Well, that was... interesting. I get where they are coming from though. For a lot of people even swapping a video card or putting in a hard drive is so daunting that it seems impossible. I have several friends and family that want nothing more than to have a custom machine, yet despite my assurances that it is not that hard, they don't want to make the leap to building their own PC.
Programs that can help newcomers to the PC Master Race are a great thing. Just be sure to throw in some disclaimers about avoiding the message boards and chat rooms. There are some people that are just pure venom about anything that doesn't fit into their narrow idea of "teh bestest game plain' machine like everz".
MSI has a good thing going with its dragon character. They should probably stick to that rather than branching out to aliens and giraffes.
I do like their message, and I think it needs to get out more. The days of cracking Athlons, overheating Pentiums, firmware settings that brick motherboards, setting jumpers, and impossible OS installs are in the past. Things are more streamlined than they've ever been.
I would never build my own system not because I don't think I could build it, but because I don't have enough compatible spare parts lying around to swap things out if something goes wrong. Recently my graphics card starting acting up and I guessed it was either the memory or the graphics card, I had spares of each, so it didn't take long to isolate the problem. Now imagine having (7 or so) new items all of which have to work perfectly (more or less), before you can tell if any of them work. If you have extra parts to swap in to check if things work, no problems, but that is not everybody. Then there is BIOS configuration, Windows installation, drivers, and overclocking. I tend to pick the parts I want in my computer, someone else puts it together and hands it back to me in working order. If I want to upgrade anything, I am able to do that.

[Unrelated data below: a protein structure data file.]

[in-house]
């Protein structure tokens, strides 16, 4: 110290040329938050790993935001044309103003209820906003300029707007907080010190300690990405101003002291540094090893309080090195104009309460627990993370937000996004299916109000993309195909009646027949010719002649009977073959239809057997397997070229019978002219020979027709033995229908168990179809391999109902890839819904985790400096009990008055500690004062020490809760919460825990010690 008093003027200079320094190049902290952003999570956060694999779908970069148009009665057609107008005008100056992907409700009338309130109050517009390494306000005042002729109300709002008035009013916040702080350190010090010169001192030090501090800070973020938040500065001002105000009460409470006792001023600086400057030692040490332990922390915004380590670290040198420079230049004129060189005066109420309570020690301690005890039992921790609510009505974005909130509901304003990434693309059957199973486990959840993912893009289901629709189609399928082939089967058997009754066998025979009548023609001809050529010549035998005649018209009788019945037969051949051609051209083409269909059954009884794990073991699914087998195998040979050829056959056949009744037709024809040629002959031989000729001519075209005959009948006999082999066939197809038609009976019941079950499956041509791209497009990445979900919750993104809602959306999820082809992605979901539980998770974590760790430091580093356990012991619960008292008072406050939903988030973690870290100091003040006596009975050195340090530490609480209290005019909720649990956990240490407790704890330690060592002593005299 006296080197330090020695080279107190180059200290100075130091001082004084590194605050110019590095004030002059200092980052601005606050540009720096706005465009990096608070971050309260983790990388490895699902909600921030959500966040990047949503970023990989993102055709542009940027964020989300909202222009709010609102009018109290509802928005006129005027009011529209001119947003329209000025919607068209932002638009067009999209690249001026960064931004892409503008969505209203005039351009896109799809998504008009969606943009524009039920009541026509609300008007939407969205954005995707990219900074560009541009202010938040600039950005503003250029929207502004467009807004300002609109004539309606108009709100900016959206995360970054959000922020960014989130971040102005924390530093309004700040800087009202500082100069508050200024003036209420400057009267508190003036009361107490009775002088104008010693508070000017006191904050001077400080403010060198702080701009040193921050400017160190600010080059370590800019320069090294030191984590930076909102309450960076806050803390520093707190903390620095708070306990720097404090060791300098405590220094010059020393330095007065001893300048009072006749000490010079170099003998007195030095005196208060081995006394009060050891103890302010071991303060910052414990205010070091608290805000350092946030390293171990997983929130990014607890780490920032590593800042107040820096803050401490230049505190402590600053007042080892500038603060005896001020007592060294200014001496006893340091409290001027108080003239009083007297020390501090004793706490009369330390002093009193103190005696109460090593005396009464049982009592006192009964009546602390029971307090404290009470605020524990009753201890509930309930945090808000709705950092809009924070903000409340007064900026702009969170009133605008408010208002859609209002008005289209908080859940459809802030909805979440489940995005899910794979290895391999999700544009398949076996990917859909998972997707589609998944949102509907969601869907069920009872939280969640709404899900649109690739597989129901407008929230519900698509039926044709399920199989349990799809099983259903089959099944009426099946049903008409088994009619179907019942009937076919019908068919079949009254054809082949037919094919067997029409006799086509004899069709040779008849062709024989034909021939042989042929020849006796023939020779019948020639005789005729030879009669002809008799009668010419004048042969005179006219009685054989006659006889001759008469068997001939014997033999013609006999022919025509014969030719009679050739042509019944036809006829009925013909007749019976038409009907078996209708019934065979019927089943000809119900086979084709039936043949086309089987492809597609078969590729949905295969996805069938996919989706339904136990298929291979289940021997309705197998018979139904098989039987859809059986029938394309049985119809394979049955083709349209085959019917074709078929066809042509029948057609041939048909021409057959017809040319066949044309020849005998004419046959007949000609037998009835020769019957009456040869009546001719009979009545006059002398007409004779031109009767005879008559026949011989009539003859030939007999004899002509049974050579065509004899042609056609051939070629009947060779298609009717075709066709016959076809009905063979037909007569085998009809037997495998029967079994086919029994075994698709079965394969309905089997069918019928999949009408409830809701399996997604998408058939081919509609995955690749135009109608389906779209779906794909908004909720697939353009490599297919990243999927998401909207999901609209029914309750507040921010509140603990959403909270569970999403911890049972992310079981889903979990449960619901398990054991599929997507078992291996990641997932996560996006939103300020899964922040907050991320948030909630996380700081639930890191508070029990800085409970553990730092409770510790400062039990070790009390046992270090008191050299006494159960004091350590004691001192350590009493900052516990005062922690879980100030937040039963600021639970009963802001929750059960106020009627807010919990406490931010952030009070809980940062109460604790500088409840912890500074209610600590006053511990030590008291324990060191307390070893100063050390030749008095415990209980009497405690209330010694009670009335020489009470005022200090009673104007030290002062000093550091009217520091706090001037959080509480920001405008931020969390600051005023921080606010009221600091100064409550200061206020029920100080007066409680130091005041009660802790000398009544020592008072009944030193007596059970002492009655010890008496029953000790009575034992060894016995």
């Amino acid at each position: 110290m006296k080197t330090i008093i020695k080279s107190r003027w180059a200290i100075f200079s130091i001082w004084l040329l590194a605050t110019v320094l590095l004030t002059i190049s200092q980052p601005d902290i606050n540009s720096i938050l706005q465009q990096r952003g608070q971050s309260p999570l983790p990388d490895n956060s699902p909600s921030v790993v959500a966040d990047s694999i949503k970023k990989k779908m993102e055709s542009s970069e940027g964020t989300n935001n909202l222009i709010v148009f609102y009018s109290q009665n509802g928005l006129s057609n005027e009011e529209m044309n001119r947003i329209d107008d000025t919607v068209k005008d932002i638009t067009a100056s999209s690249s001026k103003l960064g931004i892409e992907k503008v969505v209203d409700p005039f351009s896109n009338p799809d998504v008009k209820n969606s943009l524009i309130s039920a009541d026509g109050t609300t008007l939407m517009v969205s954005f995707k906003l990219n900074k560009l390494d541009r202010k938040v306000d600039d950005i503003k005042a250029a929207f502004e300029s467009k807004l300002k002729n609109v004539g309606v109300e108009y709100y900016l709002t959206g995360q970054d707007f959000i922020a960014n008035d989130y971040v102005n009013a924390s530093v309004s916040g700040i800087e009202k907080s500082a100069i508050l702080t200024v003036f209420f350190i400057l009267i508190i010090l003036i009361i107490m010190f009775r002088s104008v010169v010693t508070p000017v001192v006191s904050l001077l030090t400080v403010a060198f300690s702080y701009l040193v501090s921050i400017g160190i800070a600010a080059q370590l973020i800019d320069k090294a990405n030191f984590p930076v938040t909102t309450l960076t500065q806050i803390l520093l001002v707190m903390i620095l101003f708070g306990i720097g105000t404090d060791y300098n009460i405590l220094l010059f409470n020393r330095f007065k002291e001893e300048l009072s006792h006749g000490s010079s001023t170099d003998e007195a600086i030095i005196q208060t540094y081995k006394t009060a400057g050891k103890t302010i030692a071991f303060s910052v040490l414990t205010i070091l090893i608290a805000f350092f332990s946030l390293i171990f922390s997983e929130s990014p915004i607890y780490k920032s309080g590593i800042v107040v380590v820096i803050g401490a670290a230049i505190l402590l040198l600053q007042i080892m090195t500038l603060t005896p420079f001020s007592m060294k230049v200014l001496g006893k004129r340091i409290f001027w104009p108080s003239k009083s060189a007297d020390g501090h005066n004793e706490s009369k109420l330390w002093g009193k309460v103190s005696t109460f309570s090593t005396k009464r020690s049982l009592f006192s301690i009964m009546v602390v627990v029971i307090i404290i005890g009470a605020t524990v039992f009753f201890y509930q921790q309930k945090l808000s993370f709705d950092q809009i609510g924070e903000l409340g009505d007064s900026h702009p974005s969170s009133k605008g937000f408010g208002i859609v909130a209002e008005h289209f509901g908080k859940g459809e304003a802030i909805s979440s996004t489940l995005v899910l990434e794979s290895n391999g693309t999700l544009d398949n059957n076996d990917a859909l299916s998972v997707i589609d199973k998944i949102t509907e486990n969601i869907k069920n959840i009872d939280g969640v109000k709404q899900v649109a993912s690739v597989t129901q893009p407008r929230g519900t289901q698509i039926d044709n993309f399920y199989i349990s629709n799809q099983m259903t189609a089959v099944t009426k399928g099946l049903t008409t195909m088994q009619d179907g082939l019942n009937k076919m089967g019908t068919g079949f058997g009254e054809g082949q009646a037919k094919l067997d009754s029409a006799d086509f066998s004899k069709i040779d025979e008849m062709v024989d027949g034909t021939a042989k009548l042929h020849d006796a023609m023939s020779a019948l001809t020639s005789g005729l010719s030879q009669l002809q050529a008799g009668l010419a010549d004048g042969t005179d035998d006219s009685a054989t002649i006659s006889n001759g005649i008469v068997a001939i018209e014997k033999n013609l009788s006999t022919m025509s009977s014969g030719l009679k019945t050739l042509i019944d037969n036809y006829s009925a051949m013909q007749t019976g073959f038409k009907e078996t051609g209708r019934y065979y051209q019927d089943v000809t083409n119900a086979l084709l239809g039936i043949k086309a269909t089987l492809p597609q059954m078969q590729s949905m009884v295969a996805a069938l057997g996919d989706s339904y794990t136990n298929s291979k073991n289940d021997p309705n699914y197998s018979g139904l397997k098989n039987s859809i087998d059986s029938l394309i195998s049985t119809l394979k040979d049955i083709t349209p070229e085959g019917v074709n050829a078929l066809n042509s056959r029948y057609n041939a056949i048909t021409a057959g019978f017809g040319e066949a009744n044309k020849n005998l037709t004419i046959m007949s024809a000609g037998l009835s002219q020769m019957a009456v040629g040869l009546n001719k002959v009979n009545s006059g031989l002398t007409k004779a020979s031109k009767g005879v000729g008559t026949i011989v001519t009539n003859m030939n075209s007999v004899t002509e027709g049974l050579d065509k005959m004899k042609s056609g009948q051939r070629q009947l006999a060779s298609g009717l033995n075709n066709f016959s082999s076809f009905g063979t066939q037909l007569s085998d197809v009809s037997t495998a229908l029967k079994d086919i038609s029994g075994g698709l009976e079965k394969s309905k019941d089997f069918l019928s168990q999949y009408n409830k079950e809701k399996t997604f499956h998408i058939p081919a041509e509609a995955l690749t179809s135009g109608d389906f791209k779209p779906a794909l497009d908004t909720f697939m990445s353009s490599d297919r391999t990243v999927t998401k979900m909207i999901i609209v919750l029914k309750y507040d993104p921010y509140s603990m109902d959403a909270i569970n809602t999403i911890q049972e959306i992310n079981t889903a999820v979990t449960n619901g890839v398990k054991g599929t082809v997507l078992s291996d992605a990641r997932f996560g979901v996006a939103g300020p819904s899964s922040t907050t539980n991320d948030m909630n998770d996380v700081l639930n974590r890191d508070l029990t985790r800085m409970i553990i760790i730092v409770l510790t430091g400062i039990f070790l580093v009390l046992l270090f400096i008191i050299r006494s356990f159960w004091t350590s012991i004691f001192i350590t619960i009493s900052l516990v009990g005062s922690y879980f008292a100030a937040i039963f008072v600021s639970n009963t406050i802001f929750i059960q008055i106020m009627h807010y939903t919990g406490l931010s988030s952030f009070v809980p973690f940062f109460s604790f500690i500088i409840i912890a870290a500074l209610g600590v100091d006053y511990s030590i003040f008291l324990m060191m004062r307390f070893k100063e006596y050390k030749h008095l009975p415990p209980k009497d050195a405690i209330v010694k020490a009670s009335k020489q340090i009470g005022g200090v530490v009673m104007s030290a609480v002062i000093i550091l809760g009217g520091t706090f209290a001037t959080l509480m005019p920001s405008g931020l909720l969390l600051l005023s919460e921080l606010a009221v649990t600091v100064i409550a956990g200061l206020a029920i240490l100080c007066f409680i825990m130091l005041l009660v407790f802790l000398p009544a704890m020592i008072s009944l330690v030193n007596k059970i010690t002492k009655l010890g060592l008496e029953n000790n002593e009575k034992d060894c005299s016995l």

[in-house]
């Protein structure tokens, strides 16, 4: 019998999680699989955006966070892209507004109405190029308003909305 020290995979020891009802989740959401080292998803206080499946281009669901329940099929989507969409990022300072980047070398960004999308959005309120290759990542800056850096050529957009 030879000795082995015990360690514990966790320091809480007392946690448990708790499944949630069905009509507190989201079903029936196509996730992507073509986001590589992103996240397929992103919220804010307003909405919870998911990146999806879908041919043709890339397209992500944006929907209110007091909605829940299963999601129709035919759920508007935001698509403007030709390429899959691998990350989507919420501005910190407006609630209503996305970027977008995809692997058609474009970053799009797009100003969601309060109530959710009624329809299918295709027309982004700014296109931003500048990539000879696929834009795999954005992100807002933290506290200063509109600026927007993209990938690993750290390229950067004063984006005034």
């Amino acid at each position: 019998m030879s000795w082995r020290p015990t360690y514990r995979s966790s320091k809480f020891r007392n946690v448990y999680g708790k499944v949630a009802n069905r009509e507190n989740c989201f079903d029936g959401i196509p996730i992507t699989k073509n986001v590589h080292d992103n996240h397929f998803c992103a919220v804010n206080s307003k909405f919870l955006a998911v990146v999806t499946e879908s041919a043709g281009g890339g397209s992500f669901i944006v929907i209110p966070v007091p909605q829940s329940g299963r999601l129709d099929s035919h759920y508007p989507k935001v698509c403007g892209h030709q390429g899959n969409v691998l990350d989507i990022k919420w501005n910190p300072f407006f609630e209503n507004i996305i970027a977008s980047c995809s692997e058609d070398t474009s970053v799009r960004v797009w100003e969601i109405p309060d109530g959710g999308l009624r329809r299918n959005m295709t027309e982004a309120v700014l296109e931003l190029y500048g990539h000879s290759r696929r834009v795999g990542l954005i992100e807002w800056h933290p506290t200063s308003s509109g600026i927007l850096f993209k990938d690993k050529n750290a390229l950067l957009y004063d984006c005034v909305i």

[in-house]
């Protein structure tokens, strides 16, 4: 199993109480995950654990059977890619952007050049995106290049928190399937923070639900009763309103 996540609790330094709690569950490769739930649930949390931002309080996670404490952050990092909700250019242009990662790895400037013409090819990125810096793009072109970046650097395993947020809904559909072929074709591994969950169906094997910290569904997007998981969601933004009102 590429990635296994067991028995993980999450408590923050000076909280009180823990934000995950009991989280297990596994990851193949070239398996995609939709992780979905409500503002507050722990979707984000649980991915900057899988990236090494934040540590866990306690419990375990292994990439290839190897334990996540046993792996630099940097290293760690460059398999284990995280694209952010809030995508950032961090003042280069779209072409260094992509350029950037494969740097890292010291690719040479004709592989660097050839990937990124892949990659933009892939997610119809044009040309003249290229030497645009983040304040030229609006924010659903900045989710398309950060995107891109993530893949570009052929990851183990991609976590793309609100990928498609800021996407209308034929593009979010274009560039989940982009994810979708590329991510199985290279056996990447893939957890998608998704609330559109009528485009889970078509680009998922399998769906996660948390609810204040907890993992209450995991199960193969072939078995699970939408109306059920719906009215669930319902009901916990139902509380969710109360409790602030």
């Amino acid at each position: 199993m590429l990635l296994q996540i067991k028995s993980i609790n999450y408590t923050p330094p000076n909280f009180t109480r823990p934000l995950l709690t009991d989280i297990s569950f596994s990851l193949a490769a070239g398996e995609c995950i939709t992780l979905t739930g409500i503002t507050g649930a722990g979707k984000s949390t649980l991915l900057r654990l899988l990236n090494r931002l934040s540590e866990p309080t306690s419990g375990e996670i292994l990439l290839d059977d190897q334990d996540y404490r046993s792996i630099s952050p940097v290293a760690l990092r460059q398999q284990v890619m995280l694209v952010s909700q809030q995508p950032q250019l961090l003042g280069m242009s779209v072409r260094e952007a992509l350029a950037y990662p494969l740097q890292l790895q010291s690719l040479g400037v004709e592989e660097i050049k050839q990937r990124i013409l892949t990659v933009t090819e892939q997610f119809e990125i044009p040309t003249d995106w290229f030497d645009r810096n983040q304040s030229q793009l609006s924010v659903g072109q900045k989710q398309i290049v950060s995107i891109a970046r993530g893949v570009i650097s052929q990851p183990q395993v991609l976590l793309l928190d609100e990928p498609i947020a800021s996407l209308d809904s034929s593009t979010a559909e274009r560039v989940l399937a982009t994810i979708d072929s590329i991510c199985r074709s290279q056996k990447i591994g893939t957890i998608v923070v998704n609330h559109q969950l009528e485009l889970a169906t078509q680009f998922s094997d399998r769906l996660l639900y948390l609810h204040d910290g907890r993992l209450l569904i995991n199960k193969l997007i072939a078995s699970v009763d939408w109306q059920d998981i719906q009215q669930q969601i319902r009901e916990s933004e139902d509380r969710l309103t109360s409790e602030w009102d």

P.S. Why is that alien's hand up that girl's skirt in the picture.
This is something every Dad / Mom should do with their kids ... we started when they were 5 and by 10, they were building their own ... but while I found this "tongue in cheek" video editing, I don't think it will stack up to previous ones, at least among adolescent boyss getting into PC building. Despite having done 10-12 builds each, for some reason, I still see my 3 boys watching this video now and then ... my guess to refresh their skillz ?
UNtil you are having an EVGA 1080 FTW exploding on you and you have to RMA half of your parts to different manufacturers... this is when it is getting interesting...
After events like that, no wonder people don't ever want to deal with this.
P.S. Yeah, my EVGA 1080 FTW died for a second time in less than a year. So much for Nvidia quality and EVGA lifetime warranty. The worst is that it is all true. My GPU is right now in the mail.
Product research and selection are an important step. The EVGA SC model has been plagued with issues since the 5xx series. Historically, all it has been is a "reference card" with a decent cooler slapped on. Overheating VRMs are a common problem and they don't seem to want to bother much w/ thermal pads on VRMs / memory. With the 970, in addition to missing thermal pads, 1/3 of the heat sink **missed** the GPU. With the 10xx series, I guess EVGA figured that Boost 3 would nerf any advantages of PCB improvements so they left the thermal pads off again resulting in the replacement program.
As far as support ... yes support is very polity ... but out last EVGA card purchase took 20 calls over 18 months and 5 RMAs before we got a card capable of running at advertised speeds.
Unfortunately, most review site spend little time on tear downs a, part identification and component / cooling analysis and after editing the press release, add in a few benchmark results and call it a "review".